Quality & Safety Toolkit for Pediatric Congenital Heart Surgery Programs
This toolkit is presented as a result of Project TICKER, which aimed to implement a patient- and family‐centered safe practice infrastructure for pediatric congenital heart surgery patients by incorporating teamwork training and integrated clinical pathways (ICPs) into the existing program at N. C. Children’s Hospital. During the first phase of the project, health care providers throughout the pediatric congenital heart surgery service line were trained in TeamSTEPPS®. During the next phase, expert panels from each clinical area designed, tested, and implemented ICPs for two congenital heart conditions: ventricular septal defect (VSD) and tetralogy of Fallot (TOF).
The toolkit is specifically designed for use in pediatric congenital heart surgery programs. However, much of the information and processes we describe could also be relevant (with adaptations) to other pediatric or adult surgical or medical service lines with or without national databases such as adult congenital heart, adult cardiovascular surgery, solid organ transplant, trauma, inflammatory bowel disease, cystic fibrosis, or sickle cell disease programs. In particular, much of the Overview]section applies to patient- and family‐centered safe practice infrastructures in general. Teamwork training and coaching, as described in the section, are applicable for all clinical areas. Finally, the process we present for developing ICPs can be used in various settings, even though the conditions and content of the pathways would be different. [Read full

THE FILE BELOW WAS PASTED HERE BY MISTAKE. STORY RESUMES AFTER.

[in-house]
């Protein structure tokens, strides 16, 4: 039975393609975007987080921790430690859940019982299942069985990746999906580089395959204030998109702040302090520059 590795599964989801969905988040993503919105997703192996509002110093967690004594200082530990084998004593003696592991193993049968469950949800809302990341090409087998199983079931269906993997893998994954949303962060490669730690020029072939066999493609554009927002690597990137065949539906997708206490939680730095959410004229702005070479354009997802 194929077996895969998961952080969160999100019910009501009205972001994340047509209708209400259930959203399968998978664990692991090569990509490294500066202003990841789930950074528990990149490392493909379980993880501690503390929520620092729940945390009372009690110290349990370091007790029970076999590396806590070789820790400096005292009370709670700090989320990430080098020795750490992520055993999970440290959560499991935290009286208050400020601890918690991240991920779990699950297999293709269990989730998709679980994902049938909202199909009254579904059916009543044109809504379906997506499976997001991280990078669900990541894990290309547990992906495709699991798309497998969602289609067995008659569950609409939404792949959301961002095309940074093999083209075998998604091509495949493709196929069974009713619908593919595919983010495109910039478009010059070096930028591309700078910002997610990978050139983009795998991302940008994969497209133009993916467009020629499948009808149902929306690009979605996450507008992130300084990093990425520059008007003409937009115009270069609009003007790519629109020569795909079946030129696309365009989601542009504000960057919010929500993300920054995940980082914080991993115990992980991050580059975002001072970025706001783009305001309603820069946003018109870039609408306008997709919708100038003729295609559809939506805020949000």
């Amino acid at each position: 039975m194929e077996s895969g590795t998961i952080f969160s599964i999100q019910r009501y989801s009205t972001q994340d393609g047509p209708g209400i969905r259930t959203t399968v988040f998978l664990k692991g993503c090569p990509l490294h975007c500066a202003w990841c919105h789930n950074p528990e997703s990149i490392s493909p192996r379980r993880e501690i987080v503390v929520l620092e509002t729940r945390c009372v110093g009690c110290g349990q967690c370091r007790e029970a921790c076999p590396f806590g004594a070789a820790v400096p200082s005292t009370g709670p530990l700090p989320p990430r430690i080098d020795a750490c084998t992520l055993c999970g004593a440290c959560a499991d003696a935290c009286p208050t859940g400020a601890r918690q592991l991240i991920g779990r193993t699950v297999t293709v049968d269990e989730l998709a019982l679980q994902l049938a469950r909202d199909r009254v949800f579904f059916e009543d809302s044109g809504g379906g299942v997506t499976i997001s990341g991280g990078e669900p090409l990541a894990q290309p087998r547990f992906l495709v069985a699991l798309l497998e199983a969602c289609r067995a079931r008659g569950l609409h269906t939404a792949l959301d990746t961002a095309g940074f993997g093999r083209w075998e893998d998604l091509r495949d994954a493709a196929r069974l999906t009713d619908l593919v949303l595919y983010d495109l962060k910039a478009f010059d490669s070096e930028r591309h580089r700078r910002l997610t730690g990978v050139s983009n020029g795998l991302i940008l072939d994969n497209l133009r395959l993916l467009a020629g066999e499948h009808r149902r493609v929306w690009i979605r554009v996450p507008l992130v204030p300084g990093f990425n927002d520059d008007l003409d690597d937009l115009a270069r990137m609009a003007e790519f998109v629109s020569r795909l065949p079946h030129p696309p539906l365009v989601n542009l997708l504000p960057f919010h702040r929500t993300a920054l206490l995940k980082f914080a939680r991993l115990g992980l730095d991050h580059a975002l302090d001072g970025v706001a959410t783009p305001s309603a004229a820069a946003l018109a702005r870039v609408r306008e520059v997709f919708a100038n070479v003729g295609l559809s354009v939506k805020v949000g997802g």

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Tina Schade Willis, MD, Principal Investigator
Erin J. Burgess, PMP
Ashley Purdy, MHA
Sara Massie, MPH
Karla Brown, RN, MSN, PNP
Celeste Mayer, PhD, RN
Brian Loveland, MPH
Scott H. Buck, MD
Michael R. Mill, MD
This project was funded under grant number R18 HS019638 from the Agency for Healthcare Research and Quality (AHRQ), U.S. Department of Health and Human Services. The opinions expressed in this document are those of the authors and do not reflect the official position of AHRQ or the U.S. Department of Health and Human Services.